Monday, July 16, 2007

Stunned But Not Surprised

by Tanta on 7/16/2007 11:00:00 AM

You can't make stuff like this up. Well, OK, you can make stuff like this up, but you can't keep from snorting coffee through your nasal passages when you read it. From Securitization.net, "Subprime Downgrades Sideline ABS Issuance":

The asset securitization market usually does not stop issuing new deals for any reason, except perhaps the usual holiday breaks. After enduring several days of downgrades on subprime MBS by Moody's Investors Service, and warnings of more from Standard & Poor's, however, the ABS market largely decided to hold back from issuing new debt last week.

Except for our occasional visits to our second homes on Martha's Vinyard, we've never seen a good reason to stop issuing new deals. It took downgrades from the rating agencies to make us quit for a minute.
Initially stunned by the news, the ABS market drove the ABX indices to new lows and pushed spreads wider, according to market observers. Prices on the double-A tranche of ABX 2006-2 and 2007-1 fell three and four basis points, respectively, according to Credit Suisse. The triple-B prices had already dropped around two and three basis points over the past two weeks, respectively, and Wednesday's news only forced them to trade down further. The ABX 2007-1's triple-B-minus tranche breached the $50 point, when it traded at $49, said Credit Suisse.

Stunned, I tell you. We were totally blindsided here. We've never had to stop doing deals before.
"No one is surprised by it," one sell-side professional said. "People are very upset at the rating agencies, that they misjudged things as badly as they did."

OK, well, you see, "stunned" isn't the same thing as "surprised." See, us insiders knew a long time ago that this stuff was pretty squirrelly, but by God we weren't going to stop issuing more of it until the rating agencies told us what we already knew. It's not like we're going to do anything based on our own analysis.
Frequent MBS issuer C-BASS was planning to come to market with a $433 million transaction, but the latest news from the rating agencies appeared to have affected pricing on those bonds already. The triple-A rated tranches were getting price talk at 12 basis points over the one-month Libor for the bonds with two-year durations. Pricing was as wide as 34 basis points on the six-year triple-As. As for the deal's four-year triple-B tranches, pricing talk ranged from 300 basis points to 750 basis points.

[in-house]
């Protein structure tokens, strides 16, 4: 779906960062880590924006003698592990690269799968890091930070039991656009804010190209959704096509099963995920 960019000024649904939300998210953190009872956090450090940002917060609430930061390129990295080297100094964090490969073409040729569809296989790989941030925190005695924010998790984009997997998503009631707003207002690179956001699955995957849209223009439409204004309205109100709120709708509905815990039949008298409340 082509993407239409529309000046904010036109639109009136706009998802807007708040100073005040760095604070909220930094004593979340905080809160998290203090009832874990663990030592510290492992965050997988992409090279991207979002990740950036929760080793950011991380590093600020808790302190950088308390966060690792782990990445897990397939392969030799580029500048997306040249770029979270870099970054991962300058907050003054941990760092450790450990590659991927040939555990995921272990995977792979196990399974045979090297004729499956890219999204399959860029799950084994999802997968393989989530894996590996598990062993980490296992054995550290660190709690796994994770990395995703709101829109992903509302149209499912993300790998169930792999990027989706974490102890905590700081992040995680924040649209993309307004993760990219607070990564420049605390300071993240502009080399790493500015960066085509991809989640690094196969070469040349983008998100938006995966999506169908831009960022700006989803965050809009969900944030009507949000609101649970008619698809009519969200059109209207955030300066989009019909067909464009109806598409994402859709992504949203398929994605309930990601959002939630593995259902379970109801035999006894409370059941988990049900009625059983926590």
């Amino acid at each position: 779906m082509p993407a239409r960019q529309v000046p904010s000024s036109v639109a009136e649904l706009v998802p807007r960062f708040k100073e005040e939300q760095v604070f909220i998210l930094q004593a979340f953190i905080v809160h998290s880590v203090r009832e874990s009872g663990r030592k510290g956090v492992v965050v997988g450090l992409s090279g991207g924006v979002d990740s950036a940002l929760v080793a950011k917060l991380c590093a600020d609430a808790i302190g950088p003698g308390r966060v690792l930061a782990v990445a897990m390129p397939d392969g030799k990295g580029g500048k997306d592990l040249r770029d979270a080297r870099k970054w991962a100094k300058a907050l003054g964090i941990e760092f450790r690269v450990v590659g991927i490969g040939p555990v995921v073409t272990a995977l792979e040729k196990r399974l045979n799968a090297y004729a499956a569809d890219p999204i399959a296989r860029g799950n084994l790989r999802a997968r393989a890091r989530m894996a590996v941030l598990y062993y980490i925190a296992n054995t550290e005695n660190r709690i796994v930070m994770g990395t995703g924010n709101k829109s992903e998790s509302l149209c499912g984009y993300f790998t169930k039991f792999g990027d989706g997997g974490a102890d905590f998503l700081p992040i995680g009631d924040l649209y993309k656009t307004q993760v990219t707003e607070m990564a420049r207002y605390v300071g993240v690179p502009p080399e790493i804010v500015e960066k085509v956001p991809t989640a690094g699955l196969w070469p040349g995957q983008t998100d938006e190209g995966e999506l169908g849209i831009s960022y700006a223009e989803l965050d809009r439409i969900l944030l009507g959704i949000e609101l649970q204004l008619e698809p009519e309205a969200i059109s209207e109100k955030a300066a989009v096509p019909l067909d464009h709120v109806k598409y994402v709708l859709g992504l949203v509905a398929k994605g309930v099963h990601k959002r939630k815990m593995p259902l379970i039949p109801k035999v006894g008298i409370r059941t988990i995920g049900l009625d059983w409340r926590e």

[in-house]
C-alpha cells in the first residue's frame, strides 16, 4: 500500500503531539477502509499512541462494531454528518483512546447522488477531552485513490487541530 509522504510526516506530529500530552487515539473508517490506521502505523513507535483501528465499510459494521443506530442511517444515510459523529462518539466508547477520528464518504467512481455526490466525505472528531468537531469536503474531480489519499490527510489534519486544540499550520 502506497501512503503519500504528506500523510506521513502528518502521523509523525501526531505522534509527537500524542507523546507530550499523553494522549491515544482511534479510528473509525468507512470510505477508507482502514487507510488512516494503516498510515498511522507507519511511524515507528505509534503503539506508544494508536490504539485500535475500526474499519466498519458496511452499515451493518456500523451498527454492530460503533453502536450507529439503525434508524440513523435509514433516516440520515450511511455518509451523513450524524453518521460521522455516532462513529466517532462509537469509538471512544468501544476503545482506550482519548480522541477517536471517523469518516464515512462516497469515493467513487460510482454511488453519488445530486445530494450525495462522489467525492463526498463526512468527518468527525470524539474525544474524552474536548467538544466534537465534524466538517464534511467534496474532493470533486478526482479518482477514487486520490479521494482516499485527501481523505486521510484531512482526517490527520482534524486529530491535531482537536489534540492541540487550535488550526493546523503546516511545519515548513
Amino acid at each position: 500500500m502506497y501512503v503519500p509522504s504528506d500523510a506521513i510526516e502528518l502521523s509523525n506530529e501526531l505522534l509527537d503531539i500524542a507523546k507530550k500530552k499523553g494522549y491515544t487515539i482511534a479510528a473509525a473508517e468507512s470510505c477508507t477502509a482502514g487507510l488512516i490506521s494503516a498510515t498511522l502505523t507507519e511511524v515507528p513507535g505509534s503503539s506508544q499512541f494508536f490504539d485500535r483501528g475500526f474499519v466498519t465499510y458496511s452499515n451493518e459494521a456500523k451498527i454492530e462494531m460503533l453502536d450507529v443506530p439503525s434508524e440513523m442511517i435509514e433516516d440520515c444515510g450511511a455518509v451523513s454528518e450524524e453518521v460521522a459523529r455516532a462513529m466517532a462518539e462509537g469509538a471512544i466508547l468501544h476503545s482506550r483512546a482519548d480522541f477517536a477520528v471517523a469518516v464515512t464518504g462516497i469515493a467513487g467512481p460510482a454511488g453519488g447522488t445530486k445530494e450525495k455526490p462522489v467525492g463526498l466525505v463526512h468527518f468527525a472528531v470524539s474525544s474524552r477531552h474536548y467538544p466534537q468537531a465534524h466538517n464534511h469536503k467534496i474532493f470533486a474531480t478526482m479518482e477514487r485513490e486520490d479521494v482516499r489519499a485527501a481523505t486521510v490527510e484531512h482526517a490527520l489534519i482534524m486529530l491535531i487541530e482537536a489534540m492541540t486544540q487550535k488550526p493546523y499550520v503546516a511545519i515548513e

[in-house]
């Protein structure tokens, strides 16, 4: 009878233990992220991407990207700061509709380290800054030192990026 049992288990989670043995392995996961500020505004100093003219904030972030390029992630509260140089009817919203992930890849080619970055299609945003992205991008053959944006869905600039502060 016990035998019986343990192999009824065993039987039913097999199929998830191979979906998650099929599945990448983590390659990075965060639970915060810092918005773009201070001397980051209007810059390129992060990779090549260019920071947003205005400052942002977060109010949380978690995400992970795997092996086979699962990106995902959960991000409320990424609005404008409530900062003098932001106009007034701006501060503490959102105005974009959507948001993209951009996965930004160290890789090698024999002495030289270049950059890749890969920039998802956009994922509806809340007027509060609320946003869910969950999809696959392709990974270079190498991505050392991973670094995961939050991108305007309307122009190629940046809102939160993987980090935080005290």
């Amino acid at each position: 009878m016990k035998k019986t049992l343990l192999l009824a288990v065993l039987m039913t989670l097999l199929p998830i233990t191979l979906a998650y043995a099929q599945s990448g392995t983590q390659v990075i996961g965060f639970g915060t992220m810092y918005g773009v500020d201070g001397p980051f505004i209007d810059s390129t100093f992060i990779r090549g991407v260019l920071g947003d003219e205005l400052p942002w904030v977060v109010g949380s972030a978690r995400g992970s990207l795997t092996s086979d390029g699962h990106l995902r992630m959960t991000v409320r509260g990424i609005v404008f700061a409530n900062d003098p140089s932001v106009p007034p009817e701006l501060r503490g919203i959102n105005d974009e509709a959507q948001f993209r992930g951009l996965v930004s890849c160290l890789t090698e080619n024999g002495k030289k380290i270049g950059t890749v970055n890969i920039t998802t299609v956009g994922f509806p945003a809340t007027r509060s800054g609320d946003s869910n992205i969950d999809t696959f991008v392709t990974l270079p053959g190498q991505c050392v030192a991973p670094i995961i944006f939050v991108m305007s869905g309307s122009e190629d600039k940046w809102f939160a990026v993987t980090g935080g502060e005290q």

"We're guessing that the mortgage guys are sitting on their hands," said one market source, noting that most deals that were expected to price last week would probably come from overseas.

I'm more inclined to think that there are a couple of "mortgage guys" who are sitting on some uncomfortable chairs in some upper-floor conference rooms across from some accounting guys who have that look on their sour little faces, myself, but by all means let them claim to be sitting on their hands if that's what they have to do to reassure their little account-holders.

How can you recognize a major market shift? Nobody can quite get their stories straight. Everybody was shocked by the rating agencies, but everybody is mad at them because everybody knew all along that this was coming. Everybody knows that the stuff hasn't even been downgraded enough, but everybody's shocked over the spreads on new deals of the same caliber. Clearly it's going to take a while before we figure out how to reconcile our wounded innocence with our seasoned vigilance. Stay tuned.